Marvel's First 10 Superhero Comic Book Series, In Chronological Order – Screen Rant

Marvel Comics started its superhero line with Fantastic Four and then added some of Earth’s greatest heroes over the next two years.
When Marvel Comics began as a publishing company, it took over a few books and characters previously published by Timely Publications and Atlas Comics and created comics unlike anything on the market. Taking some inspiration from DC Comics superhero comics, Marvel created a different kind of hero – flawed men and women who lived in a world that looked a lot like the ones readers lived in.
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Marvel then took books like Tales to Astonish, Amazing FantasyJourney Into Mystery, and Tales of Suspense and introduced an entire world of heroes through those pages. Marvel created its first original comic with a family of superheroes that dealt with familial issues almost as much as it did super-heroics. Marvel followed it up with scientists, monsters, and high school heroes, and never looked back.
The first new comic book that Marvel Comics published after setting up shop was Fantastic Four by Stan Lee and Jack Kirby. The first issue of this comic had a scientist wanting to test out an experimental rocket ship and taking his best friend, girlfriend, and her younger brother with him on the unauthorized flight.
It ended with them flying through cosmic rays, giving them all superpowers. Known for years as the First Family of Marvel Comics, the books dealt with their differences as a family, their growth as people, and their journey as explorers. The Fantastic Four remain popular 60 years later and will finally join the Marvel Cinematic Universe in the next few years.
Tales to Astonish started out as a science fiction anthology comic book series, similar to the classic TV show The Twilight Zone. Each issue would have various sci-fi stories that often saw scientists exploring the unknown, often with disastrous results.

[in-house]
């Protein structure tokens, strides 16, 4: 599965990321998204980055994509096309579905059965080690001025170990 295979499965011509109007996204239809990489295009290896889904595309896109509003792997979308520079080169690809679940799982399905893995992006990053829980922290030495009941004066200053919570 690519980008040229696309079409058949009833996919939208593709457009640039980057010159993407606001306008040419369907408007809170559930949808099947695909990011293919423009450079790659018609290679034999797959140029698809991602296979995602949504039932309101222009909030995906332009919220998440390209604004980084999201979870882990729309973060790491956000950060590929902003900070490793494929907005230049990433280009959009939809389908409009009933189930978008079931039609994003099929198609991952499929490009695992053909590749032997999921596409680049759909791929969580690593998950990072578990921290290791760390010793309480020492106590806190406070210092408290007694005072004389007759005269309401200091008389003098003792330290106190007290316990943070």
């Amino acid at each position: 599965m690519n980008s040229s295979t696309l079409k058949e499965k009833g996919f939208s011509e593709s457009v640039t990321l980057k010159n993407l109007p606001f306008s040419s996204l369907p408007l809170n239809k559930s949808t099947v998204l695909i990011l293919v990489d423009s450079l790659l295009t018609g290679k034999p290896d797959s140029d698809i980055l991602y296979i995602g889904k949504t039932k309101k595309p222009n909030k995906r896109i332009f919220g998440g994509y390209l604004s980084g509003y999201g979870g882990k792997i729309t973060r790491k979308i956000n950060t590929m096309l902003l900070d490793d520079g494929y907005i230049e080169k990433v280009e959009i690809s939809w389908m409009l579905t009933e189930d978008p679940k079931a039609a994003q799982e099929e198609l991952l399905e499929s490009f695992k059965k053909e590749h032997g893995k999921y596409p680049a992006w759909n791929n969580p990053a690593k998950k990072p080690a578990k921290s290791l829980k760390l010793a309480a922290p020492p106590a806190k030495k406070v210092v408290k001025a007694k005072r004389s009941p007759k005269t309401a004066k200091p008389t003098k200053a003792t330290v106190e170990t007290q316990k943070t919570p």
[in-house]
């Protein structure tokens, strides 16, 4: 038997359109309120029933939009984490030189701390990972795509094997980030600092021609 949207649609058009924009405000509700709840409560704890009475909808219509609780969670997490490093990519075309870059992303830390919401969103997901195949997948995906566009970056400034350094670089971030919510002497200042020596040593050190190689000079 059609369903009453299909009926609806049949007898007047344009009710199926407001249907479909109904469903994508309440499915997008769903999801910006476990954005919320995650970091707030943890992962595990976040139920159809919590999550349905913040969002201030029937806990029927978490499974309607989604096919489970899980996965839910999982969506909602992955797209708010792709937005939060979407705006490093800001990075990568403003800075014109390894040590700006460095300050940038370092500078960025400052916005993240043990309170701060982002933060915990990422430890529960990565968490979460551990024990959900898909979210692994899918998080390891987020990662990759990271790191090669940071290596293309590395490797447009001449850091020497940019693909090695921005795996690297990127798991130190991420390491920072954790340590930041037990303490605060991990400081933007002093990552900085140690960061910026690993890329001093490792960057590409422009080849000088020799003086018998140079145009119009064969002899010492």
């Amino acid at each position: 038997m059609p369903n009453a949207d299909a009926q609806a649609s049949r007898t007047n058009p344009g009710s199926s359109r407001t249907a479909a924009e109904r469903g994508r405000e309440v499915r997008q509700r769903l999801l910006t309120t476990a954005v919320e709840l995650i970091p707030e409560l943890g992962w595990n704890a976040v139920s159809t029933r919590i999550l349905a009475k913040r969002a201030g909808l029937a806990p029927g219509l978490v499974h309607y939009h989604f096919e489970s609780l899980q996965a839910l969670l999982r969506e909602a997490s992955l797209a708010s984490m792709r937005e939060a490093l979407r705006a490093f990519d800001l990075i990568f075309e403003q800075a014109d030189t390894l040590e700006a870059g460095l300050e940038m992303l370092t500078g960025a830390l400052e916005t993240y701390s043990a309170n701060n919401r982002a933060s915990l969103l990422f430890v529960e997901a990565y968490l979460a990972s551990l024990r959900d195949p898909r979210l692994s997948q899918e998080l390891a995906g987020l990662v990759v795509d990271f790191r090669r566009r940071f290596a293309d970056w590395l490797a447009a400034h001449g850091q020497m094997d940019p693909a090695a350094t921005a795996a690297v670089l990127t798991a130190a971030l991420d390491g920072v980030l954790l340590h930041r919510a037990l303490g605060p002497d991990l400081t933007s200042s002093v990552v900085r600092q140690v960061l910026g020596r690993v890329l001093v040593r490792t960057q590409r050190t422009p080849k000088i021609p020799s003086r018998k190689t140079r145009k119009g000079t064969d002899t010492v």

In January 1962, what looked like a basic tale for the book turned into the introduction of a brand new superhero. In this book, Hank Pym was testing a new shrinking serum that sent him into a world of danger as ants tried to kill him. Eight issues later, Pym was back as Ant-Man and that made this the debut of the first Avengers founding member to appear in Marvel Comics’ Silver Age.
The next hero introduced came in his own comic book in May 1962. This was The Incredible Hulk and introduced the world to Bruce Banner, a scientist who was testing gamma-ray tech for the government and led a bomb test in the Arizona desert. When Banner raced out to save a teenager who trespassed onto the site, he was bombarded with gamma rays.
The origin was similar to the Fantastic Four, with a scientist gaining his powers via radiation, but in this case, he became the first Marvel horror-themed antihero. Based on classic horror tales like Jekyll and Hyde, Hulk was unlike anything in comics and remains an important part of Marvel Comics to this day.
Amazing Fantasy started out as another science fiction anthology series called Amazing Adventures, debuting in 1961. After changing the name with issue #7, the most famous issue in the history of the comic hit in August 1962 when a teenager was bit by a radioactive spider and became Spider-Man.
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This ended up as the final issue of the series. However, Spider-Man was so popular that the character demanded his own series. As a teenager, he was the age of many readers of that era. Unlike other teen heroes, he was no sidekick and ended up as one of the most popular superheroes Marvel Comics ever created.
Journey Into Mystery was a book that started out as a horror comic anthology series and then changed into science fiction and fantasy stories over time. That made it a perfect book to introduce the idea of mythological gods and in issue #83, Marvel introduced Thor to the world.
Thor was a character from classic Norse myths and Marvel created a unique world based around those mythological heroes. In this first issue, Marvel introduced Thor and his original host Donald Blake and then slowly used the series to introduce others from Asgard before Thor eventually got his own series.